Pakistan’s import and export activities geared up to multi-year high in the fiscal year ended June 30 in the wake of government policies to ramp up economic activities to get out of the Covid-19 pandemic stress. However, the growth strategy has weakened the country’s capacity to make international payments for imports and foreign debt repayments.

The trade deficit surged by a massive $30 billion in FY21 and mounted pressure on rupee against the US dollar, as it dropped to a nine-month low at $161.48 to the greenback on Tuesday, the last working day ahead of Eidul Azha holidays.

“While rampant economic activity supported by SBP (State Bank of Pakistan)/government facilities keeps indicators upbeat, external position is under pressure,” Arif Habib Limited, a securities-backed research house said on its official Twitter handle.

The imports and exports both surged. However, imports soared sharply compared to a rise in export earnings. Accordingly, the trade deficit widened and pulled the balance of current account surplus in the first 11 months (Jul-May) into a deficit for full year FY21. The deficit was sharp and surprising in terms of dollar value against expectation of a nominal surplus in the year.

The rising international petroleum oil price, soaring cooking oil price and surge in food imports like wheat and sugar to control inflation in the country, increase in demand for medicines and Covid vaccine and rise in import of machines in the wake of government strategy to support expansion in industrialisation; all contributed towards increasing imports to a three-year in FY21.

Total imports increased by 17.6% to $61.6 billion (including import of services) in FY21 compared to $54.4 billion in FY20.

The export earnings surged to an eight-year high at $31.6 billion on the back of record high export of technology and all-time high export of textile goods. However, the surge in export earnings remains significantly low compared to the one recorded in imports, registering a huge trade deficit of $30 billion in fiscal year 2021 which weakened the country’s balance of payment.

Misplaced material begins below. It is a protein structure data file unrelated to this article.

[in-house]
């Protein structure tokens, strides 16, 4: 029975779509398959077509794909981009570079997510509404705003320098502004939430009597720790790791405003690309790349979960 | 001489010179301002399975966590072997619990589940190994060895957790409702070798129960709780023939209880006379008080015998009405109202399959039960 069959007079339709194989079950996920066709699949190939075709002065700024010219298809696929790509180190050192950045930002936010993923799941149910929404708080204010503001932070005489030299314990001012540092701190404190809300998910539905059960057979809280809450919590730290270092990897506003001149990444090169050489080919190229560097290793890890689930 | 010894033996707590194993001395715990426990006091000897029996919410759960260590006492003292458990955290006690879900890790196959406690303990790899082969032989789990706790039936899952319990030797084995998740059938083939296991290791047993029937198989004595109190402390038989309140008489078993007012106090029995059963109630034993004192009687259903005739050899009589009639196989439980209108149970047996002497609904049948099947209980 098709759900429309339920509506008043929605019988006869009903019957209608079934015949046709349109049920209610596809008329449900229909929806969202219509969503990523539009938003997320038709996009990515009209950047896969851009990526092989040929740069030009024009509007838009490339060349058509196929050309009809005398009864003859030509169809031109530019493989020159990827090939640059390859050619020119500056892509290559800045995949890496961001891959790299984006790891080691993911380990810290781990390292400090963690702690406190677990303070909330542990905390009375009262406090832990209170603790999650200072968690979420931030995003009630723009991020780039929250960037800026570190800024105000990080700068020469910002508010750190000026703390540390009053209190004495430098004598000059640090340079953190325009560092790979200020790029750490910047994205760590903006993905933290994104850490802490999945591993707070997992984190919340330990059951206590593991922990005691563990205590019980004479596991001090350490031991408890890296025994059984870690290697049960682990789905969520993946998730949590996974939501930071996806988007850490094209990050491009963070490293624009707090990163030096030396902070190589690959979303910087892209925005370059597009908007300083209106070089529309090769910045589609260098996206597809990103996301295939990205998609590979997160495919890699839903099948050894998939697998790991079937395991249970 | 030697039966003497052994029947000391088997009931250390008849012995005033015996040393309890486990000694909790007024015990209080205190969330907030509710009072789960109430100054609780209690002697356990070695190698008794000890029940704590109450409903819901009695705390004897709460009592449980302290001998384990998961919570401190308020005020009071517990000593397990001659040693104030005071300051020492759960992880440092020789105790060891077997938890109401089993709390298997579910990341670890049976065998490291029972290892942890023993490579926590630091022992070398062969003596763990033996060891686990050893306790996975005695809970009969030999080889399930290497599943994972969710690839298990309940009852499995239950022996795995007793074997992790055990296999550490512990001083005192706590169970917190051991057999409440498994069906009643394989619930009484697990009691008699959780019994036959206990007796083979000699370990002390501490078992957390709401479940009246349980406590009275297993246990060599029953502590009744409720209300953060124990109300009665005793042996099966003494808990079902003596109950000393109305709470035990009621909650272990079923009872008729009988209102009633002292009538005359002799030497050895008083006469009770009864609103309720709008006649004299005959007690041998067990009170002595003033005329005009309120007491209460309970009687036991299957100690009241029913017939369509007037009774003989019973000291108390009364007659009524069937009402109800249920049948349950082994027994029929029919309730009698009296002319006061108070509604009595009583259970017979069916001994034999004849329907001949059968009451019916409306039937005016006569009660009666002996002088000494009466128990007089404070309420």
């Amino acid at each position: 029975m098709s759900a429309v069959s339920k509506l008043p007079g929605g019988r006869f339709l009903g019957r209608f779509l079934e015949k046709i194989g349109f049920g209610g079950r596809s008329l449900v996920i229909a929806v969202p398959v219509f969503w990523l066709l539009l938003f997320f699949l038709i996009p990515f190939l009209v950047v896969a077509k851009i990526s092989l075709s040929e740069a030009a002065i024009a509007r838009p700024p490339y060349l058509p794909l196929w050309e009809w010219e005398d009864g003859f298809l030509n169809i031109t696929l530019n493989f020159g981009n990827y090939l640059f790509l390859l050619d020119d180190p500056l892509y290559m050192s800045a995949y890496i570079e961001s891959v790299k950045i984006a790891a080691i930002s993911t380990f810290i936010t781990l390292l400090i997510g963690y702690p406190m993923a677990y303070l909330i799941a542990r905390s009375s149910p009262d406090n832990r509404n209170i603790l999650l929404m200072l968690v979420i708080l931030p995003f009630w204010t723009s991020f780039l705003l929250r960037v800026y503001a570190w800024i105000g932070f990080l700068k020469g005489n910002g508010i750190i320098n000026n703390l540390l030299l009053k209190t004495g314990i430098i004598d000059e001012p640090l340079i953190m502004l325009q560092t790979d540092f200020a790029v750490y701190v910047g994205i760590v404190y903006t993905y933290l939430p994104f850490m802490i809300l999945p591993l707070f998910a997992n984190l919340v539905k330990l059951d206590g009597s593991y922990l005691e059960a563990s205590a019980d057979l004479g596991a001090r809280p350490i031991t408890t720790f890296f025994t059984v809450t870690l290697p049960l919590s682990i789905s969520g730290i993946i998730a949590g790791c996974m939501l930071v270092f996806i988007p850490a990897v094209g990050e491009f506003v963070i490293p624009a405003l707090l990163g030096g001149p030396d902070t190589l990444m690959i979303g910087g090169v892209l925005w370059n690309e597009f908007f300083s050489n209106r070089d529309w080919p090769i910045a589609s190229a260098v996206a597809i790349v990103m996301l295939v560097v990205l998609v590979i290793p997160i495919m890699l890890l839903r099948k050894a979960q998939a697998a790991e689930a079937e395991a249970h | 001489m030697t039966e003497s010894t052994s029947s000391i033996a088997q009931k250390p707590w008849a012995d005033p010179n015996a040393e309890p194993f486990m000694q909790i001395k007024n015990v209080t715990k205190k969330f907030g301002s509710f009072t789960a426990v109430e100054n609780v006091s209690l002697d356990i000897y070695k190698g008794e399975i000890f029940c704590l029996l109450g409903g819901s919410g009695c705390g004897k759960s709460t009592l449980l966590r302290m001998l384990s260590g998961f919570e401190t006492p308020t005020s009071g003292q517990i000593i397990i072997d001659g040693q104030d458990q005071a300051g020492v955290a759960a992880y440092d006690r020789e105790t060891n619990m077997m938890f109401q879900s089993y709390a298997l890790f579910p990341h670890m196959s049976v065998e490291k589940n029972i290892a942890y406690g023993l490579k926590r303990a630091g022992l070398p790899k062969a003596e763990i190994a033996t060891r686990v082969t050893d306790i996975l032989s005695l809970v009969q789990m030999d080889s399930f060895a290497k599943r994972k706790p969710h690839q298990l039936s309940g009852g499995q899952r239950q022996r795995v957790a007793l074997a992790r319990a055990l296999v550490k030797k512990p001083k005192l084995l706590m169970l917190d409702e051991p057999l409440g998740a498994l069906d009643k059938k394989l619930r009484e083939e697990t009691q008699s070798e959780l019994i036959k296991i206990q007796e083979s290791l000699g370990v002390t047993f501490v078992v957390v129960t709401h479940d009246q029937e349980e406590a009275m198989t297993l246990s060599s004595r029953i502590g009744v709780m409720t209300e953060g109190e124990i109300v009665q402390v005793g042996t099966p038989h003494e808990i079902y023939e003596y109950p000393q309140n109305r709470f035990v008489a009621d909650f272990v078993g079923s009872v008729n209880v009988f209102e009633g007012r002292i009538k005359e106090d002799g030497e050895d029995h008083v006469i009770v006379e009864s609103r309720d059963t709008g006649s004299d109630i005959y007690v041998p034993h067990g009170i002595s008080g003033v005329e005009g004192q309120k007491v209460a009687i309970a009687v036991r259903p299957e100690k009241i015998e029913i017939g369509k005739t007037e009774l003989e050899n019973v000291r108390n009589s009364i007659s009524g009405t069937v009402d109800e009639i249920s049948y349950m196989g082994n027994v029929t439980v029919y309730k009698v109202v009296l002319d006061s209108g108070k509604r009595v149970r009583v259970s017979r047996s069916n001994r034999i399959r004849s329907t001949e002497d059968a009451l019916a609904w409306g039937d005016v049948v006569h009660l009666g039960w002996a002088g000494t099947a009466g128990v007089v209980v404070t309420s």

Total exports increased by 12.8% $31.6 billion during FY21 compared to $27.9 billion in FY20.

Technology exports jumped 47% to $2.1 billion in FY21 compared to $1.4 billion in FY20, contributing 36% to the overall services export in the year under review, according to AHL.

Commenting on a significant surge in technology exports, Minister for Information Technology and Telecommunication Syed Aminul Haque said in a press statement that there was no doubt that the IT sector had a key role in strengthening the national economy and creating more job opportunities in the country. “The target of $5 billion IT sector exports would be achieved by 2023,” he said according to APP.

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The State Bank of Pakistan (SBP) said in its third quarterly (Jan-Mar FY21) report on the state of Pakistan’s economy that the trade deficit rose on the back of a sharp increase in non-energy imports. Food, transport, textile and machinery groups largely contributed to the increased imports. Energy imports, on the other hand, remained subdued, due to higher base effect.

“Meanwhile, exports also rose, but less sharply as compared to the increase in imports,” the central bank said. “Value-added textiles contributed the most to the expansion in exports. Among non-textile exports, the increase in rise exports remained moderate, as higher non-basmati rice exports partly arrested the decline in basmati rice exports.”

The SBP and government’s policies to support revival of economic activities in the wake of the pandemic have facilitated growth in the leading export sectors. They included, among others; sharp decline in policy rate, which lowered the cost of financing; subsidies on gas and power supply to industries; faster sales tax refunds; enhancement in the limits of refinancing under the Export Finance Scheme (EFS) and the Long-Term Finance Facility (LTTF).

“Pakistan’s imports rose in three consecutive quarters for the first time in the last 10 quarters, indicating that the declining trend in the imports that had appeared since Q1-FY18 has bottomed out,” the central bank added in the 3QFY21 report issues last week.

As the economic recovery gained traction, the imports increased…,” SBP said.

The Covid shock warranted the introduction of accommodative policies to stimulate economic activities. Reviving economic activities, however, led to a broad-based increase in non-energy imports…,” it said.

Besides, the lower than targeted wheat output last year and the government’s efforts to stabilise wheat and wheat flour prices, contributed to significant wheat imports. “This, coupled with rising international palm oil prices, pushed up food imports…”

After food, transport was the second largest contributor to the increase in overall imports. Specifically, car imports witnessed a rapid growth.

Published in The Express Tribune, July 21st, 2021.

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